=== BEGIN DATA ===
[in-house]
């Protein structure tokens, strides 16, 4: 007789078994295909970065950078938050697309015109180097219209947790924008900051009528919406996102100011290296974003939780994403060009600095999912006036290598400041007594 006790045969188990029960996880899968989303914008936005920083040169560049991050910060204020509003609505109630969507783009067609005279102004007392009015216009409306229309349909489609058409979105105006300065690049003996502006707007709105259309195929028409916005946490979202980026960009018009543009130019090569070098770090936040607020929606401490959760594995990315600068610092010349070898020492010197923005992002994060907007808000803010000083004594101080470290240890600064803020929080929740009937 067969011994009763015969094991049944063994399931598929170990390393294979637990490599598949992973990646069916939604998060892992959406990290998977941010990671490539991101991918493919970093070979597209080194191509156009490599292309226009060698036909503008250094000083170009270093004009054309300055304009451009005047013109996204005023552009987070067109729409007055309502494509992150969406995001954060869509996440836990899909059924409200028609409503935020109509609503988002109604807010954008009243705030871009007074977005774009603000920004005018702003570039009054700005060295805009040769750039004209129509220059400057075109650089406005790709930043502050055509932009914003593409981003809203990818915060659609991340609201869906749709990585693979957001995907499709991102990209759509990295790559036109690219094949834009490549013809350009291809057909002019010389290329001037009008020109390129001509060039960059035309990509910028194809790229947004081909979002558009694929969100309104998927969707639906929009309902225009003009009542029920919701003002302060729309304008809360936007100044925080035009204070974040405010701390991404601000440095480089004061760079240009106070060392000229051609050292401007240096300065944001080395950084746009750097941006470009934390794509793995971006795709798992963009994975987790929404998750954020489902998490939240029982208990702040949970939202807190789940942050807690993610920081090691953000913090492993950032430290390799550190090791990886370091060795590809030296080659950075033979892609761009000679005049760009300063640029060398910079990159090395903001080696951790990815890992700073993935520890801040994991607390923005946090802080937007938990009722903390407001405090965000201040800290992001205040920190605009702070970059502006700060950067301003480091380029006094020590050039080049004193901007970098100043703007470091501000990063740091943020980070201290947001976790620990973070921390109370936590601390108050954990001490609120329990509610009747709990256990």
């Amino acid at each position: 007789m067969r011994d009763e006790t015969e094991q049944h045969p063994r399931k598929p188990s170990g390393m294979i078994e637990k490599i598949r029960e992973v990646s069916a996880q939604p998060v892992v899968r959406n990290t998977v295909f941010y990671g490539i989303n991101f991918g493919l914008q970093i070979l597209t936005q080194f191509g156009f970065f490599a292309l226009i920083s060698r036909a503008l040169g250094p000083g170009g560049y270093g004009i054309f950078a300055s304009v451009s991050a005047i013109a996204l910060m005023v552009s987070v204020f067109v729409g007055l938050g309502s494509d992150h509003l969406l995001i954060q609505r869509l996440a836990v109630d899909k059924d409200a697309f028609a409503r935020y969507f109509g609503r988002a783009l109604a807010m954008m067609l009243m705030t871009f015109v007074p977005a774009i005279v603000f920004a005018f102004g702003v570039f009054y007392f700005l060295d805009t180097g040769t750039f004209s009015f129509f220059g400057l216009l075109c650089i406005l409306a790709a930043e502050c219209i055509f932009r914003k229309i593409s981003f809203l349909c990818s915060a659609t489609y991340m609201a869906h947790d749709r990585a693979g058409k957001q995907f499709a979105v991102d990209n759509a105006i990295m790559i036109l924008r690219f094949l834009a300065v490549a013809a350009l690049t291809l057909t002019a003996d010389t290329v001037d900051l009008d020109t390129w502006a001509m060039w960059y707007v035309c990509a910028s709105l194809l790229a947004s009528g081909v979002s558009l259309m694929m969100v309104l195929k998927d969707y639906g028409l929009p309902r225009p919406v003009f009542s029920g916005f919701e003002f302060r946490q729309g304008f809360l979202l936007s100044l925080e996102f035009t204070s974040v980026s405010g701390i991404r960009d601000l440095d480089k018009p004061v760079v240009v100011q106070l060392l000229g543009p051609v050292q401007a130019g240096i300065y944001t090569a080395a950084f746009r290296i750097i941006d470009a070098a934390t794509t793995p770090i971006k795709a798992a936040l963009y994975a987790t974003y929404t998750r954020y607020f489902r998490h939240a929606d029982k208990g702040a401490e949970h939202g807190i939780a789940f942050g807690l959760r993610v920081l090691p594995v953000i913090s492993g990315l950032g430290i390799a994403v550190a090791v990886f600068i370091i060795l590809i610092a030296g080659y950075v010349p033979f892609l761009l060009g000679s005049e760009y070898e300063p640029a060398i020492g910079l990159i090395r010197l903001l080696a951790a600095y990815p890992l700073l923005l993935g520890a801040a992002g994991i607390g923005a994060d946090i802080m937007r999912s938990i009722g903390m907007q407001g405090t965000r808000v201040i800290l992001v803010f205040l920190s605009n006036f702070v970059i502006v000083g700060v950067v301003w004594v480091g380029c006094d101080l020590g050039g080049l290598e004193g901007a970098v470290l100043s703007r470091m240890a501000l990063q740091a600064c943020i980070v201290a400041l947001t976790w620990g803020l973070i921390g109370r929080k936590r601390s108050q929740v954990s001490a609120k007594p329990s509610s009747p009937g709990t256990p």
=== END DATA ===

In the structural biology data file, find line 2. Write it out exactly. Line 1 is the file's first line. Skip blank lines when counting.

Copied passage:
């Protein structure tokens, strides 16, 4: 007789078994295909970065950078938050697309015109180097219209947790924008900051009528919406996102100011290296974003939780994403060009600095999912006036290598400041007594 006790045969188990029960996880899968989303914008936005920083040169560049991050910060204020509003609505109630969507783009067609005279102004007392009015216009409306229309349909489609058409979105105006300065690049003996502006707007709105259309195929028409916005946490979202980026960009018009543009130019090569070098770090936040607020929606401490959760594995990315600068610092010349070898020492010197923005992002994060907007808000803010000083004594101080470290240890600064803020929080929740009937 067969011994009763015969094991049944063994399931598929170990390393294979637990490599598949992973990646069916939604998060892992959406990290998977941010990671490539991101991918493919970093070979597209080194191509156009490599292309226009060698036909503008250094000083170009270093004009054309300055304009451009005047013109996204005023552009987070067109729409007055309502494509992150969406995001954060869509996440836990899909059924409200028609409503935020109509609503988002109604807010954008009243705030871009007074977005774009603000920004005018702003570039009054700005060295805009040769750039004209129509220059400057075109650089406005790709930043502050055509932009914003593409981003809203990818915060659609991340609201869906749709990585693979957001995907499709991102990209759509990295790559036109690219094949834009490549013809350009291809057909002019010389290329001037009008020109390129001509060039960059035309990509910028194809790229947004081909979002558009694929969100309104998927969707639906929009309902225009003009009542029920919701003002302060729309304008809360936007100044925080035009204070974040405010701390991404601000440095480089004061760079240009106070060392000229051609050292401007240096300065944001080395950084746009750097941006470009934390794509793995971006795709798992963009994975987790929404998750954020489902998490939240029982208990702040949970939202807190789940942050807690993610920081090691953000913090492993950032430290390799550190090791990886370091060795590809030296080659950075033979892609761009000679005049760009300063640029060398910079990159090395903001080696951790990815890992700073993935520890801040994991607390923005946090802080937007938990009722903390407001405090965000201040800290992001205040920190605009702070970059502006700060950067301003480091380029006094020590050039080049004193901007970098100043703007470091501000990063740091943020980070201290947001976790620990973070921390109370936590601390108050954990001490609120329990509610009747709990256990």